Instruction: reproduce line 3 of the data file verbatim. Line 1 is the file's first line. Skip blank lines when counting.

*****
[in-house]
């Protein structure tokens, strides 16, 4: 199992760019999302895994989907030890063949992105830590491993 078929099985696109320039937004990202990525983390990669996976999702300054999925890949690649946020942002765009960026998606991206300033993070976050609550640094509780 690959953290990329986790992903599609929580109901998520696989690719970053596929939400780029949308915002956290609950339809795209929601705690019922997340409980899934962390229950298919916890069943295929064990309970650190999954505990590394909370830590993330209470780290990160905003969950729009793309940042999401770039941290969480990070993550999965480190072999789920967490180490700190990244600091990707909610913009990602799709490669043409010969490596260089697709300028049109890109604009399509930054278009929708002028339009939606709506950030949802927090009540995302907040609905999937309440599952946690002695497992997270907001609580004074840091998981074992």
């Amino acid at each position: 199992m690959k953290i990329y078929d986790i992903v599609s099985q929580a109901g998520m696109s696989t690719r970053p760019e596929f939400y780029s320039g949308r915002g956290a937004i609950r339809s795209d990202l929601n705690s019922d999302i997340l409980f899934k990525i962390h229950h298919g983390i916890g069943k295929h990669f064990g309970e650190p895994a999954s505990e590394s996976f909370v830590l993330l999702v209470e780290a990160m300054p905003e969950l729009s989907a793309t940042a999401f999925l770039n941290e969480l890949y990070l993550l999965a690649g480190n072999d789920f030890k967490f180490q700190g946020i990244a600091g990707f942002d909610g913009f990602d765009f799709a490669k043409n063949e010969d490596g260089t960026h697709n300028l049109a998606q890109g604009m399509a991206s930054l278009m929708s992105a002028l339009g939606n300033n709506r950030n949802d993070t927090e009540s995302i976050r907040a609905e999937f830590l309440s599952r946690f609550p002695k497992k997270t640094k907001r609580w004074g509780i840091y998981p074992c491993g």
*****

């Amino acid at each position: 199992m690959k953290i990329y078929d986790i992903v599609s099985q929580a109901g998520m696109s696989t690719r970053p760019e596929f939400y780029s320039g949308r915002g956290a937004i609950r339809s795209d990202l929601n705690s019922d999302i997340l409980f899934k990525i962390h229950h298919g983390i916890g069943k295929h990669f064990g309970e650190p895994a999954s505990e590394s996976f909370v830590l993330l999702v209470e780290a990160m300054p905003e969950l729009s989907a793309t940042a999401f999925l770039n941290e969480l890949y990070l993550l999965a690649g480190n072999d789920f030890k967490f180490q700190g946020i990244a600091g990707f942002d909610g913009f990602d765009f799709a490669k043409n063949e010969d490596g260089t960026h697709n300028l049109a998606q890109g604009m399509a991206s930054l278009m929708s992105a002028l339009g939606n300033n709506r950030n949802d993070t927090e009540s995302i976050r907040a609905e999937f830590l309440s599952r946690f609550p002695k497992k997270t640094k907001r609580w004074g509780i840091y998981p074992c491993g």